How do popular free RAW editor/converter compare to each other on Windows?

  • I'm looking for a free RAW editor/converter on Windows. Can you tell me some strong/weak points of them comparing with Capture NX and/or Adobe Photoshop Elements?

    EXIF editing would be a nice bonus.

    Related:

    Did you want to edit the metadata, or actually edit the image data (or convert to another format such as JPEG?)

    See also http://photo.stackexchange.com/questions/724/please-suggest-a-workflow-on-mac-using-only-free-open-source-software. In particular, consider whether your budget really is just $0 -- you can get much better software if you are willing to pay, and you don't have to pay much.

    @Reid Priedhorsky - my next option is Adobe Photoshop Elements, which includes Adobe Camera RAW.

    Converted to community wiki since there is no single clear answer.

    Picasa from Google.

    @abhi That does have the inbuilt RAW converter, doesn't it? Totally forgot. Although is OP looking for a stand-alone RAW editor, rather than a library solution? (Easy: ignore the library section of the program)

    FWIW free Irfanview does RAW conversion.

    This is a popular question, but the answers are all terrible, and writing an actual good answer would be hard to impossible. I think it should be just removed, or at least given the historical lock.

    @mattdm it's pretty useful for windows users, and it saved me in more than 5 occasions from hours of explanations.

    I don't think it's _that_ useful, because the answers are incomplete and arbitrary — and don't really even have much by way of comparison.

  • Naseer

    Naseer Correct answer

    11 years ago

    The camera manufacturer can sometimes offer an excellent RAW->JPG convertor. One reason to use the manufacturer's software is that no one else knows better how to interpret the RAW information. All the light and lens-specific data especially can be quite tricky to fully interpret and post-process by other than the manufacturer of the camera.


    In the Nikon world, there's ViewNX, which ships for free with the DSLRs and is also downloadable for free here. It's excellent for first-pass editing of photos, including Exposure, White Balance, Sharpness, Contrast, Brightness, Highlight and Shadow Protection (very impressive), Color Booster, D-Lighting HS, and Axial Color Aberration. You can also do all your Metadata edits here.

    Of course, it's not as full-featured as their expensive, and terribly slow pay version: CaptureNX.

    UPDATE: Nikon's Capture NX-D is now free


    Canon's own Digital Photo Professional (DPP) is included with every Canon DSLR. It can be downloaded for free from Canon's website, but you must have a valid camera serial number to download it. Apart from the obvious lack of no additional expense, the primary advantage to using DPP is that the same proprietary algorithms used to encode .crw and .cr2 files are used to decode them. It has a fairly full list of features of non destructive adjustments that can be made on a global level including a basic HDR tool. RAW files may be exported as 16 bit TIFFs to other image editors for further adjustment when desired. It features the Digital Lens Optimizer (DLO) which corrects for several lens aberrations (spherical aberration, curvature of field, astigmatism, comatic aberration, sagittal halo, chromatic aberration of magnification, axial chromatic aberration).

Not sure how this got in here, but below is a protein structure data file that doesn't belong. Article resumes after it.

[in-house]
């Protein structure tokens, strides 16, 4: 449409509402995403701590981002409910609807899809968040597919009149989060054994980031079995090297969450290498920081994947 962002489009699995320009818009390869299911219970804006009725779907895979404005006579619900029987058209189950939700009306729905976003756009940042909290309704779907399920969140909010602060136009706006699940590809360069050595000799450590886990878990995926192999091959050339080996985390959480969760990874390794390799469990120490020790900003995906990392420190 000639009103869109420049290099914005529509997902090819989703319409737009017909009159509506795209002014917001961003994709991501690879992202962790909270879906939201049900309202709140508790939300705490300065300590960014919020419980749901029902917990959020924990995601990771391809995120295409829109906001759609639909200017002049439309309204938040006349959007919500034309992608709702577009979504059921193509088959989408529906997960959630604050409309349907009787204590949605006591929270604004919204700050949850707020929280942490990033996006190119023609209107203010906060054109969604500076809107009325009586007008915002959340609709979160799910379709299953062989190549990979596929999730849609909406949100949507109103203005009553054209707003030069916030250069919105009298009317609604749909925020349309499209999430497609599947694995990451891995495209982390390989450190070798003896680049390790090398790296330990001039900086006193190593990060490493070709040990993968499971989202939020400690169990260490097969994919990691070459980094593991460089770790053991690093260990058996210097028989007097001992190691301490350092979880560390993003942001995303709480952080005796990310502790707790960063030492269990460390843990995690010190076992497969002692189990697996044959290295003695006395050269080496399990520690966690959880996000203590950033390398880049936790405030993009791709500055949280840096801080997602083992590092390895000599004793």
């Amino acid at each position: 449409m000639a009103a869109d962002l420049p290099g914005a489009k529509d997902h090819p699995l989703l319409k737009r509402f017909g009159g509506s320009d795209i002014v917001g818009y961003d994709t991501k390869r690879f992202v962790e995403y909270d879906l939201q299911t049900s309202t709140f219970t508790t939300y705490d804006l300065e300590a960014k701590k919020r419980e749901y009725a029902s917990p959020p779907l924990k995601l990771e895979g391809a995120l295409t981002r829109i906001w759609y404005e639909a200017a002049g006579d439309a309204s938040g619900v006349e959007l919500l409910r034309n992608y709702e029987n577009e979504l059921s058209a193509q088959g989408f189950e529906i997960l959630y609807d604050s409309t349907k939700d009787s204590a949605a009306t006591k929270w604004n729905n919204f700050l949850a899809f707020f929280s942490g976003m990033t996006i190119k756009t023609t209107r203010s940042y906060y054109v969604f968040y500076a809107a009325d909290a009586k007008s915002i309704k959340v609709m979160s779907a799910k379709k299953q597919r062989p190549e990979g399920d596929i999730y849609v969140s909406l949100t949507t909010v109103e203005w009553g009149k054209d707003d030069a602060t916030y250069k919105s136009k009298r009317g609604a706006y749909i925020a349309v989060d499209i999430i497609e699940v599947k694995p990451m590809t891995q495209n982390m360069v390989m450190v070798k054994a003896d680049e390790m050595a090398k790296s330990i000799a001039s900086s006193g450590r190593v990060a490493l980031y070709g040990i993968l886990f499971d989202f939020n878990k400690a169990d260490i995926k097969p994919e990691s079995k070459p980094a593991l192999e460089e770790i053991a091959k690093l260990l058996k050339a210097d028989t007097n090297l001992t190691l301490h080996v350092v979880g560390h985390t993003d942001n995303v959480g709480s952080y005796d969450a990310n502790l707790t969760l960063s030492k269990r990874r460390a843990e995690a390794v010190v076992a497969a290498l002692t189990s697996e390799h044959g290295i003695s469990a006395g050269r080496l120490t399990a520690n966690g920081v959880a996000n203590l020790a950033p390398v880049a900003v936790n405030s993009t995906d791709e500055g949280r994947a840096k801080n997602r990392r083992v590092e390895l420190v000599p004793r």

For Sony cameras it would be the Image Data converter software. It used to be two separate programs called Image data lightbox and Image data converter SR, but they combined those into one package in 2012. No requirements for download, as there is for Canon and Olympus. It processes RAW files, but offers next to nothing for images already in JPEG format. Also RAW-features are limited - for example you can't crop and resize at the same go. You can convert one RAW-image, save the recipe and then apply it in a batch process to other images without a need to open each RAW-file separately.

    Link to Sony eSupport software pages


    Olympus offers Image Viewer 3 for Olympus camera owners. The download will not begin without a camera serial-number filled in a field on the download page. Image Viewer 3 is a nice upgrade from the old Olympus Master 2 and the not-so-old Image Viewer 2. Selection of possible operations is good for RAW and also for images already in JPEG format. When saving to JPEG you can also include IPTC info in the file.

    Link to Olympus software download


    ViewNX can crop images, at least starting from version 2.3.1. The command is surprisingly hidden though in the advanced image manipulation panel - not the only UI gripe I have with ViewNX...

    @Naseer Canon does offer a raw converter: Canon Utilities Raw Image Converter and also Canon DPP. In terms of processing and features they do a basic job, probably more so than ViewNX. Aesthetic wise, it is down right boring and stuck in the 80s. However for a free package it's pretty hard to beat and Canon seems to update it on a regular basis.

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Content dated before 7/24/2021 11:53 AM